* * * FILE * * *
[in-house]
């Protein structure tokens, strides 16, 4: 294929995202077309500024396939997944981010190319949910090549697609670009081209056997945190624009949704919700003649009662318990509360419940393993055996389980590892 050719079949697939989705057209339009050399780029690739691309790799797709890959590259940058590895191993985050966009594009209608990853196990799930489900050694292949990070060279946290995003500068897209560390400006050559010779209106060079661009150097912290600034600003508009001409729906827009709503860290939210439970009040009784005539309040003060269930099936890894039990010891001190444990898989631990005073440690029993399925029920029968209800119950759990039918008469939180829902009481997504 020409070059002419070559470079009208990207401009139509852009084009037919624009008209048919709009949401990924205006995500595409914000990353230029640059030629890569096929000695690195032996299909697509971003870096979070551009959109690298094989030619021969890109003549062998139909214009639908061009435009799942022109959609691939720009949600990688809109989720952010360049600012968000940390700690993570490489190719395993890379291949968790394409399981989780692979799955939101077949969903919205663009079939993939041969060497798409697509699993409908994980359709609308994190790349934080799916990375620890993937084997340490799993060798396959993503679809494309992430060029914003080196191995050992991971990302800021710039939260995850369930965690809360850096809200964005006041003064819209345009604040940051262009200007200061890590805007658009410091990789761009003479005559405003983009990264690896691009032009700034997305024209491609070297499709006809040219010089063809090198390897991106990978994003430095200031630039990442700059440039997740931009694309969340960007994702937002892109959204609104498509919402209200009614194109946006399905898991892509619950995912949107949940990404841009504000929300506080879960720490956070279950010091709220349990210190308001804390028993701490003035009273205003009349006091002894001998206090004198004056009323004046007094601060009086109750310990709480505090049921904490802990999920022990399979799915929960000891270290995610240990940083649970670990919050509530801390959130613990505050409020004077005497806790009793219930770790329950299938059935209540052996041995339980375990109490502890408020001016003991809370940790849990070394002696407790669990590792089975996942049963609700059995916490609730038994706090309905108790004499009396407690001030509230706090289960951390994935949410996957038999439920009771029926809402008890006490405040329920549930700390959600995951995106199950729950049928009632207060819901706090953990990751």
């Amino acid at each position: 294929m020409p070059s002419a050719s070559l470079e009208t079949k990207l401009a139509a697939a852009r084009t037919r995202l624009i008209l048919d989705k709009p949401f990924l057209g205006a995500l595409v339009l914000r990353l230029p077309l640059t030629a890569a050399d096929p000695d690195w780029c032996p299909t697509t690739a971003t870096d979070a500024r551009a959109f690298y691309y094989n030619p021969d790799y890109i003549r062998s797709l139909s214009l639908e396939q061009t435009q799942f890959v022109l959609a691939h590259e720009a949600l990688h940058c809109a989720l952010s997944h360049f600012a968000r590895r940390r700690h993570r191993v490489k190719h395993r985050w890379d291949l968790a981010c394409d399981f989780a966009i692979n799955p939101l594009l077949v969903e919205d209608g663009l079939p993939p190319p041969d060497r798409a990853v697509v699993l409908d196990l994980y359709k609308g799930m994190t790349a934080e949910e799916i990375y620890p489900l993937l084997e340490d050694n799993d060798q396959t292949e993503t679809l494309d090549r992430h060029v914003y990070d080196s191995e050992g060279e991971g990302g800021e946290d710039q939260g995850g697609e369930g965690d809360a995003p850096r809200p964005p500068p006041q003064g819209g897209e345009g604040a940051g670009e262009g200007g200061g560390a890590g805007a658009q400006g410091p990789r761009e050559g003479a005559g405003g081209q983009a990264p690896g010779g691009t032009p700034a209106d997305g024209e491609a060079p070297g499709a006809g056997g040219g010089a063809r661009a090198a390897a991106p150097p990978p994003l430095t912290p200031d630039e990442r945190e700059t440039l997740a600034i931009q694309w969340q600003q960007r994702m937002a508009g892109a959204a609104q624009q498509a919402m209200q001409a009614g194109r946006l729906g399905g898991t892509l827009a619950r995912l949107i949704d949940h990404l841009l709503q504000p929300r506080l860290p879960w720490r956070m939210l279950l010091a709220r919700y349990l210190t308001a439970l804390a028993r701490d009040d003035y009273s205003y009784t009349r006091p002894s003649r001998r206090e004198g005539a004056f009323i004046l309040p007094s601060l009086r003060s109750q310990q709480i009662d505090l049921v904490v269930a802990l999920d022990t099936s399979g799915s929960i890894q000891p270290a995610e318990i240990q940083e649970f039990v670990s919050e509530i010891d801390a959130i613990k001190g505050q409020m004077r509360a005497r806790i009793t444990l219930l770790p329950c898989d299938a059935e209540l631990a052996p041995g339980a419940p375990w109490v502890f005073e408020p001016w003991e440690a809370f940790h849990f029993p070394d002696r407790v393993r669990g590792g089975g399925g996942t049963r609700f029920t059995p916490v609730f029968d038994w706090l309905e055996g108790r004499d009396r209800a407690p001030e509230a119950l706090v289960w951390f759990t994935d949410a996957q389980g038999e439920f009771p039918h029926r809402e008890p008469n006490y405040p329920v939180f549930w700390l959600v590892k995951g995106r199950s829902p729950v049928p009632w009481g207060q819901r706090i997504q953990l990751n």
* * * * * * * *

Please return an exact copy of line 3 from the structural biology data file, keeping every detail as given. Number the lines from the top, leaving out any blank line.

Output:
């Amino acid at each position: 294929m020409p070059s002419a050719s070559l470079e009208t079949k990207l401009a139509a697939a852009r084009t037919r995202l624009i008209l048919d989705k709009p949401f990924l057209g205006a995500l595409v339009l914000r990353l230029p077309l640059t030629a890569a050399d096929p000695d690195w780029c032996p299909t697509t690739a971003t870096d979070a500024r551009a959109f690298y691309y094989n030619p021969d790799y890109i003549r062998s797709l139909s214009l639908e396939q061009t435009q799942f890959v022109l959609a691939h590259e720009a949600l990688h940058c809109a989720l952010s997944h360049f600012a968000r590895r940390r700690h993570r191993v490489k190719h395993r985050w890379d291949l968790a981010c394409d399981f989780a966009i692979n799955p939101l594009l077949v969903e919205d209608g663009l079939p993939p190319p041969d060497r798409a990853v697509v699993l409908d196990l994980y359709k609308g799930m994190t790349a934080e949910e799916i990375y620890p489900l993937l084997e340490d050694n799993d060798q396959t292949e993503t679809l494309d090549r992430h060029v914003y990070d080196s191995e050992g060279e991971g990302g800021e946290d710039q939260g995850g697609e369930g965690d809360a995003p850096r809200p964005p500068p006041q003064g819209g897209e345009g604040a940051g670009e262009g200007g200061g560390a890590g805007a658009q400006g410091p990789r761009e050559g003479a005559g405003g081209q983009a990264p690896g010779g691009t032009p700034a209106d997305g024209e491609a060079p070297g499709a006809g056997g040219g010089a063809r661009a090198a390897a991106p150097p990978p994003l430095t912290p200031d630039e990442r945190e700059t440039l997740a600034i931009q694309w969340q600003q960007r994702m937002a508009g892109a959204a609104q624009q498509a919402m209200q001409a009614g194109r946006l729906g399905g898991t892509l827009a619950r995912l949107i949704d949940h990404l841009l709503q504000p929300r506080l860290p879960w720490r956070m939210l279950l010091a709220r919700y349990l210190t308001a439970l804390a028993r701490d009040d003035y009273s205003y009784t009349r006091p002894s003649r001998r206090e004198g005539a004056f009323i004046l309040p007094s601060l009086r003060s109750q310990q709480i009662d505090l049921v904490v269930a802990l999920d022990t099936s399979g799915s929960i890894q000891p270290a995610e318990i240990q940083e649970f039990v670990s919050e509530i010891d801390a959130i613990k001190g505050q409020m004077r509360a005497r806790i009793t444990l219930l770790p329950c898989d299938a059935e209540l631990a052996p041995g339980a419940p375990w109490v502890f005073e408020p001016w003991e440690a809370f940790h849990f029993p070394d002696r407790v393993r669990g590792g089975g399925g996942t049963r609700f029920t059995p916490v609730f029968d038994w706090l309905e055996g108790r004499d009396r209800a407690p001030e509230a119950l706090v289960w951390f759990t994935d949410a996957q389980g038999e439920f009771p039918h029926r809402e008890p008469n006490y405040p329920v939180f549930w700390l959600v590892k995951g995106r199950s829902p729950v049928p009632w009481g207060q819901r706090i997504q953990l990751n």